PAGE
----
Douglas A-4C Skyhawk military plane at Flying Leatherneck Aviation Museum

Plane Details

Plane: General Motors FM-2 Wildcat
Service Dates:1940-1945
Manufacturer: General Motors Eastern Aircraft Division
Common Name: Wildcat
Bureau Number: 16278

History:

The FM-2 on display is one in the line of production models of the better known F4F Wildcat which was one of the first successful monoplanes designed for carrier use. First used in combat by the British in the North Atlantic, the Wildcat was the only effective fighter available to the United States Navy and Marine Corps in the Pacific Theater during the early part of World War II in 1941 and 1942.

With a top speed of 318 mph (512 km/h), the Wildcat FM-2 was outperformed by the faster 331 mph (533 km/h), more maneuverable, and longer-ranged Mitsubishi A6M Zero. However, the F4F’s ruggedness, coupled with tactics such as the Thach Weave, resulted in a claimed air combat kill-to-loss ratio of 5.9:1 in 1942 and 6.9:1 for the entire war.

The F4F’s finest hour in the Marine Corps’ history came during the Battle of Guadalcanal. After the Marines on land secured Henderson Field, the Navy sent SBDs and F4F-4 Wildcats flown by Marine pilots. Without them, the Japanese might have retaken the island. Despite having low supplies of parts and fuel and operating in difficult conditions, the Marine SBDs and F4Fs provided outstanding support. They defended the island against Japanese fighters and bombers and strafed ships attempting to bombard American positions or resupply Japanese forces on the island. It was difficult and chaotic, and there were many losses. Nevertheless, the “Cactus Air Force,” as it was called, held on. Due to their efforts, the Battle of Guadalcanal became a major turning point in Pacific Theater of World War II.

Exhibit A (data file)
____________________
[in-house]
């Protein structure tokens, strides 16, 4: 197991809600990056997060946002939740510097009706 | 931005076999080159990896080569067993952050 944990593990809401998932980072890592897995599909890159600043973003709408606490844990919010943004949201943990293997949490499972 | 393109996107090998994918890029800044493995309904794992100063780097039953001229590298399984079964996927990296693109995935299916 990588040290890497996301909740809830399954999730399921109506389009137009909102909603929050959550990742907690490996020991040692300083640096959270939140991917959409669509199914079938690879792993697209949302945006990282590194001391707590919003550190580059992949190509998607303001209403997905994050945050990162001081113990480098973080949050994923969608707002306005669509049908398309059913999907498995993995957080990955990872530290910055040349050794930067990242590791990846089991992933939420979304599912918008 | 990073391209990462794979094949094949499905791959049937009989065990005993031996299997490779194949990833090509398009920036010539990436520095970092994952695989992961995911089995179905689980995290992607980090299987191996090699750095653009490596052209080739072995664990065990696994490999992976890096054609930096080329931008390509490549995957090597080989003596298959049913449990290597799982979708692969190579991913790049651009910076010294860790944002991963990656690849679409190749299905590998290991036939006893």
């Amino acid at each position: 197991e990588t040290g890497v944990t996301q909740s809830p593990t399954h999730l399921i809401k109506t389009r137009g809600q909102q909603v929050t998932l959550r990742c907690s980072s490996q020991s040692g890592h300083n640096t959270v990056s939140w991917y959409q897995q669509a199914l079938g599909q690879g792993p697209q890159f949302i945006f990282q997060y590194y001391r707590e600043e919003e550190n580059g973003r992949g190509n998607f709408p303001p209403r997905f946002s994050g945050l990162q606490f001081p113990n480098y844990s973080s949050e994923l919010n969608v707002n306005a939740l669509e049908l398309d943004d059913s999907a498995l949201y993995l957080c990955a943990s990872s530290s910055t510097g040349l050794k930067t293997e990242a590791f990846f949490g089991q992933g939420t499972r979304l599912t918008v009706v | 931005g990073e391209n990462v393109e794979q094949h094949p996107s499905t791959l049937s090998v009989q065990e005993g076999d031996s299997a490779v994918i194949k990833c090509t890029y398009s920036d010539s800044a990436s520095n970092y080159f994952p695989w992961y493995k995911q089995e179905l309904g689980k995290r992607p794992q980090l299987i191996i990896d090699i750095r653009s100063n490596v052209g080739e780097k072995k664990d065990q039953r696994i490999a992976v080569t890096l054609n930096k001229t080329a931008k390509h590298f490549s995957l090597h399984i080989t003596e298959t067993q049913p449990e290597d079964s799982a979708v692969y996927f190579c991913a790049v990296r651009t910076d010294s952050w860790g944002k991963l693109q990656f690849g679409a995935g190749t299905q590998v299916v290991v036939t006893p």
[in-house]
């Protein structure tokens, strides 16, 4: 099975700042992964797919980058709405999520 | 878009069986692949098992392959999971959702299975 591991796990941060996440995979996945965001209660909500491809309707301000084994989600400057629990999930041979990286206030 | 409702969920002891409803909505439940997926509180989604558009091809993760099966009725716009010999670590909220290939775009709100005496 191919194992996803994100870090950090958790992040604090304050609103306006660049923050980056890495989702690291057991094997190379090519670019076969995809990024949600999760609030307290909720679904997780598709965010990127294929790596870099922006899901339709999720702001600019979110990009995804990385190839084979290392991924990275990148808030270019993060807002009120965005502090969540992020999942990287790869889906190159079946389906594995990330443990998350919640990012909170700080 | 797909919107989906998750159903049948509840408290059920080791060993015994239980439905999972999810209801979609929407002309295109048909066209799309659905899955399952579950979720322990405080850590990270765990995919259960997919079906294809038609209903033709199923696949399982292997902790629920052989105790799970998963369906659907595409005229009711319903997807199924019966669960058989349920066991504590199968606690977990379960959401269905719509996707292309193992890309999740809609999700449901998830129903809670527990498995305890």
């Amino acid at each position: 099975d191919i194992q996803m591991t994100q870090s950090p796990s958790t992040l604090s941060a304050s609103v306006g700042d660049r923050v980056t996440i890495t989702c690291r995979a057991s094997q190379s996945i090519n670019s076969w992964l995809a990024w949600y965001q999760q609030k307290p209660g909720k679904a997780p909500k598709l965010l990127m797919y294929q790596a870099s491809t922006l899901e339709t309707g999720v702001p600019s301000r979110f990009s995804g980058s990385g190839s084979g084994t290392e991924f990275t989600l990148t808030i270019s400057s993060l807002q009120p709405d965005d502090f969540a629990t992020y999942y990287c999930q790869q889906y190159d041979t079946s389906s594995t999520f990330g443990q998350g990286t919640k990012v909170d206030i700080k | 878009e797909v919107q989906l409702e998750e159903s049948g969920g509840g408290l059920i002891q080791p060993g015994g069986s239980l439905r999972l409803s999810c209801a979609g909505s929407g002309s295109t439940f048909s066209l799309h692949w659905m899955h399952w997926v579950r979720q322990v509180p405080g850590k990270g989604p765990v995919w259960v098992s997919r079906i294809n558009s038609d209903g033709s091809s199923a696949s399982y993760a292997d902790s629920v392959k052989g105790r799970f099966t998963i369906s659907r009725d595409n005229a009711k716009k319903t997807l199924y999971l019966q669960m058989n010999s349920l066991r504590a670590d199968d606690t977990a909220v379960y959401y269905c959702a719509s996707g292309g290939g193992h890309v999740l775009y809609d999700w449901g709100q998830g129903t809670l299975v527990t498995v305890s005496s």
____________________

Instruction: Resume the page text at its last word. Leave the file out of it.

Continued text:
The FM-2 was the most numerous and best performing Wildcat with an engine creating 1,350 horsepower, bigger vertical tail surfaces and more fuel capacity, earning the name the “Wilder Wildcat.” In addition to being faster and more maneuverable than the F4F, the FM-2 had four wing guns versus six in the F4F-4 allowing the aircraft to carry 1,720 rounds of ammunition vs 1,440 in the F4F making it much more formidable opponent for the Japanese Zero.

This FM-2 (Bureau Number 16278) was accepted by the US Navy on January 12, 1944. Its first few months of service is unclear but it did appear in the South Pacific in October 1944 with Combat Aircraft Support Unit (Forward) – Twenty (CASU(F)-20) on the island of Roi, supporting Marine Aircraft Group (MAG) 31 during the battle of Kwajalein. It then was moved to Majuro providing island defense for 4 the Marine Air Wing and MAG-13. 16278 was sent back to San Diego for reconditioning and then on to NRAB Glenview and the Carrier Qualification Training Unit (CQTU). It crashed into Lake Michigan on June 26, 1945. It was recovered in the 1990’s and restored at the National Museum of Naval Aviation in Pensacola, Florida.

The aircraft is painted to represent Joe Foss’s Wildcat “Black 53” which he flew during the Guadalcanal campaign. Foss ended World War II with 26 confirmed enemy aircraft kills, making him the Marine Corps’ highest-ranking Ace. This aircraft is on loan from the National Museum of Naval Aviation.

Specifications:

Dimensions
Length: 53 ft, 7 in
Wing Span: 67 ft, 7 in
Height: 16 ft 4 in

Performance
Max Speed: 264 mph (sea level
Cruising speed: 159 mph
Ceiling: 24,300 ft
Range: 1,940 miles with 1,200 lb. bomb load

Armament
18 Browning M2 .50 Caliber Machine Guns
12 x 100 lb bombs (600 lb total)
8 x 250 lb bombs (2,000 lb total)
4 x 500 lb bombs (2,000 lb total)

Powerplant: 
2 Wright R-2600-13 radial engines 
horsepower: 1,700 hp (takeoff)

Crew
6 – Pilot, Copilot, Bomb/Nav, Flt Eng./Top Turret Gunner, Radio/Waist
Gunner, Tail Gunner